Wintertime in Vole Country

By Austin Roy – Scientific Aid

Amanda Poulsen, a graduate student from UC Davis and CDFW volunteer, with an Amargosa vole (Microtus californicus scirpensis) after recording demographic data and applying a numbered ear tag.

Amanda Poulsen, a graduate student from UC Davis and CDFW volunteer, with an Amargosa vole (Microtus californicus scirpensis) after recording demographic data and applying a numbered ear tag.

Winter is usually a time to cozy up in front of the fire with a cup of hot chocolate, but winter for the endangered Amargosa vole (Microtus californicus scirpensis) is a totally different story.  These elusive desert rodents do not hibernate like some other mammals.  They work during the cold winter nights (as low as 5F /-15C) and cool days in search of food.  Because of their yearlong activity, the work at WIL doesn’t slow down over winter either.

Researcher looking for predator tracks around known vole habitat near Tecopa, CA.

Greta Wengert Ph.D., a collaborator from the Integral Ecology Research Center, looks for predator tracks around known vole habitat near Tecopa, CA.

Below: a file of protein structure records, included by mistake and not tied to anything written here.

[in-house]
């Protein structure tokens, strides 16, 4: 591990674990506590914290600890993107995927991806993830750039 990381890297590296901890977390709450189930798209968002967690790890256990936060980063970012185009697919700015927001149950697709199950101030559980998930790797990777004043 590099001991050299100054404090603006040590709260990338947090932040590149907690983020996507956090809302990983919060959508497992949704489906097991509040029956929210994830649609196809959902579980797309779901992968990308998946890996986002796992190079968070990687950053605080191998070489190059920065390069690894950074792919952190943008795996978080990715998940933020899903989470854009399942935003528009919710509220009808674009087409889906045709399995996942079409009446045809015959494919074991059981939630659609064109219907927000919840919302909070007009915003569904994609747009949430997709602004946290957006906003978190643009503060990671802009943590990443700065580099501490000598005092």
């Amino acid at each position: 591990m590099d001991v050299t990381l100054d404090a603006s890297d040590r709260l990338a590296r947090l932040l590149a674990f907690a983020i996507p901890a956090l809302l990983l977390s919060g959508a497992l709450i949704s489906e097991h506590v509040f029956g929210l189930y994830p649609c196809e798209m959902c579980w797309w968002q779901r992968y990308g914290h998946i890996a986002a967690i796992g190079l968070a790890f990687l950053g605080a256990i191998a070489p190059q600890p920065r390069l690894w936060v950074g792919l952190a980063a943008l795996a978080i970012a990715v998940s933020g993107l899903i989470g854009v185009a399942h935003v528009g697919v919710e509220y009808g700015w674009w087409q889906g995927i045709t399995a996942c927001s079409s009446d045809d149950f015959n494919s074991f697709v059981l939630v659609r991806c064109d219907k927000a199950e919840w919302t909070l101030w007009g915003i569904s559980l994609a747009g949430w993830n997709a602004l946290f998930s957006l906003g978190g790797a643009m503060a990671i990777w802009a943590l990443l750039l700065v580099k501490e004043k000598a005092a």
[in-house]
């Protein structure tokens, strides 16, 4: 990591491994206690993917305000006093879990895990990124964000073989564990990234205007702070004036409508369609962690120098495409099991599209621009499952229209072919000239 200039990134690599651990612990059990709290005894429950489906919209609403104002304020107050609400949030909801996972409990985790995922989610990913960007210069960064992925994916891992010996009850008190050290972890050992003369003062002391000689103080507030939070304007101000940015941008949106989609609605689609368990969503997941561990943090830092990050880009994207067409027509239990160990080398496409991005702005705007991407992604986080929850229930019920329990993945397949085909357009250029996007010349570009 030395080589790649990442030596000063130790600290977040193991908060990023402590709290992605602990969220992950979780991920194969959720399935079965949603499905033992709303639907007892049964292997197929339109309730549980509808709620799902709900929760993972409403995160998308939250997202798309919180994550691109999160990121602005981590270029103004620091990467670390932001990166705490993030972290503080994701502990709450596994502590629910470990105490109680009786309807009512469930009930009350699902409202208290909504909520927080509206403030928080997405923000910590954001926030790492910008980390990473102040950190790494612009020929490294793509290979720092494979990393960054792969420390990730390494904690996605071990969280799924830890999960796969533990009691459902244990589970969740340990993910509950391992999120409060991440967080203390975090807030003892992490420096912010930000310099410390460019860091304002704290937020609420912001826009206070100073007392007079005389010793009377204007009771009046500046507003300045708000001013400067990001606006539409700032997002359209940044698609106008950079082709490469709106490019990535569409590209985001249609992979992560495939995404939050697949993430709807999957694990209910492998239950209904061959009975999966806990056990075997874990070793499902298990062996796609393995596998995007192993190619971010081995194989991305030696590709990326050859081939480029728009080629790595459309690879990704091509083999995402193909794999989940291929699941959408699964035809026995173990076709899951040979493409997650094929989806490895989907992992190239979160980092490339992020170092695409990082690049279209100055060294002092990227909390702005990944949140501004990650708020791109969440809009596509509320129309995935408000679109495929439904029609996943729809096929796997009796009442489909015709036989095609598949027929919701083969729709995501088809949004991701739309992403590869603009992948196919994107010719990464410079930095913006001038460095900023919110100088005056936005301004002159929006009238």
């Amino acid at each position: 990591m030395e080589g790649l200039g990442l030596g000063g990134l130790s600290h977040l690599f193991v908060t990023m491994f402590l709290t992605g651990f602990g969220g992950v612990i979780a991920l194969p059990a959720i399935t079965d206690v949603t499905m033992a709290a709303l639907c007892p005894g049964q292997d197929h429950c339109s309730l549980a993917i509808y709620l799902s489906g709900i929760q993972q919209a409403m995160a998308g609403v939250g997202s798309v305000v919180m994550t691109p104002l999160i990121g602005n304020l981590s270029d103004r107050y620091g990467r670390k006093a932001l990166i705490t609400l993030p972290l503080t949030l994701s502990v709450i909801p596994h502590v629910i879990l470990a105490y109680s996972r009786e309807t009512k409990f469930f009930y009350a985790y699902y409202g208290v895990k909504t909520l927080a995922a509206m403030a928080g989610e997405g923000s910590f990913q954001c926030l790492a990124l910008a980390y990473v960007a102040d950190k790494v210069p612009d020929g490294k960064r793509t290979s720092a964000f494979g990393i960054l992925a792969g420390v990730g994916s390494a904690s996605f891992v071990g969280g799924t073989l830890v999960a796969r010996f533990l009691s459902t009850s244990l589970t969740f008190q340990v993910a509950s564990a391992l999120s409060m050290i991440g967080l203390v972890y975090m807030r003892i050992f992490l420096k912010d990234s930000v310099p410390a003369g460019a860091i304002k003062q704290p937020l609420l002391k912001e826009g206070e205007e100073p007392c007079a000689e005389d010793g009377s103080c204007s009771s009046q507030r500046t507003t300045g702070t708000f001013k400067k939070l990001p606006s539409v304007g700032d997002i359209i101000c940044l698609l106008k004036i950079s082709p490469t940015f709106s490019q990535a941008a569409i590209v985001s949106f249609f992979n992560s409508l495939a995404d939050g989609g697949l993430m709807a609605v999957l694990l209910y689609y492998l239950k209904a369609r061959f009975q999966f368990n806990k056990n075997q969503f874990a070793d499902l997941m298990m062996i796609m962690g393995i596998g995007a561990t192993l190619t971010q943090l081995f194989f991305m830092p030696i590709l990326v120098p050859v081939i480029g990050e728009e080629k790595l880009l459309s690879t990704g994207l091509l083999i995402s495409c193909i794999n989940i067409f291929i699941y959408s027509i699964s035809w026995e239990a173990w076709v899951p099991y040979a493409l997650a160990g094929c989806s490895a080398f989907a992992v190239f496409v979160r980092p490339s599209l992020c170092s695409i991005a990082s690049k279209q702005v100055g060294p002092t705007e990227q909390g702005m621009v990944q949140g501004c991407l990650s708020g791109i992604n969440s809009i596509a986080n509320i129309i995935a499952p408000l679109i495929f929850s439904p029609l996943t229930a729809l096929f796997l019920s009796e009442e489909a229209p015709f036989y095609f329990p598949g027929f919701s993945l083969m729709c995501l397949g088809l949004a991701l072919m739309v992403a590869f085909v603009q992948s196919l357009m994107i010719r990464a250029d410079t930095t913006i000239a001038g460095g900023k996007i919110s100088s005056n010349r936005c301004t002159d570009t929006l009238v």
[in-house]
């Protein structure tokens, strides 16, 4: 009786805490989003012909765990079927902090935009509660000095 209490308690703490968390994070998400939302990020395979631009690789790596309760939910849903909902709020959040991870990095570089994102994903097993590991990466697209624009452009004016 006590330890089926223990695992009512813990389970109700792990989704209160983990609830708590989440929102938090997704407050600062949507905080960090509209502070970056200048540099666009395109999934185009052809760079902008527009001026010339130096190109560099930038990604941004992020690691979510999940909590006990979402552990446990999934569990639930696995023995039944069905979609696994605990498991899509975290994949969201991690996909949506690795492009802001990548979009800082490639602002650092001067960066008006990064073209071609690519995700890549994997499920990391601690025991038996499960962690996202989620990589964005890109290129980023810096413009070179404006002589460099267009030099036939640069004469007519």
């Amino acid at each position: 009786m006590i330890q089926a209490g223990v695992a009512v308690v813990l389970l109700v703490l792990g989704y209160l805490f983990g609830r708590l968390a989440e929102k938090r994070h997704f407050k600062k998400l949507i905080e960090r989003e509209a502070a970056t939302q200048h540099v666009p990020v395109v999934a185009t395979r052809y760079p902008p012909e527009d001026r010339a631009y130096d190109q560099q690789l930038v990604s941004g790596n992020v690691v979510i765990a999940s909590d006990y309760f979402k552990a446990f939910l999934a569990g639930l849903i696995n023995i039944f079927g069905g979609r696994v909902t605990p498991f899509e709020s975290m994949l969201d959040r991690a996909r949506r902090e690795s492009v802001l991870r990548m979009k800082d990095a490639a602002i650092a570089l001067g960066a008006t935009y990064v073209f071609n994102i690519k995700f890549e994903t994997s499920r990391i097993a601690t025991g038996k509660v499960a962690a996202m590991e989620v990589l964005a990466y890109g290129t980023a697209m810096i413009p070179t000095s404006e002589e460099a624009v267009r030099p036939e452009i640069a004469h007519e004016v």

Little is known about Amargosa vole behavior and biology.  Most of the information available is derived from the Amargosa vole’s cousin, the California vole (Microtus californicus).  To remedy our lack of knowledge, a team of researchers and volunteers from WIL, UC Davis, and USGS continues to work through the winter to try to learn more about the Amargosa vole.

A track plate box used to record predator tracks

A track plate box used to record predator tracks

Our project involves monitoring the vole population by live-trapping the voles.  This trapping allows for us to assess the health of individual voles, record demographic data (age, sex, weight, etc.), give voles individually marked ear tags, and then release the animals back into their environment.  This type of research allows us to track changes in the population and get an understanding of the geographic range of the vole.  In addition to “hands-on” research, I am also involved with “hands-off” surveillance.  Non-invasive techniques such as looking for vole sign (feces and runways), water sampling, and recording vegetation allow me to gain information about the vole and its habitat while creating as little impact as possible.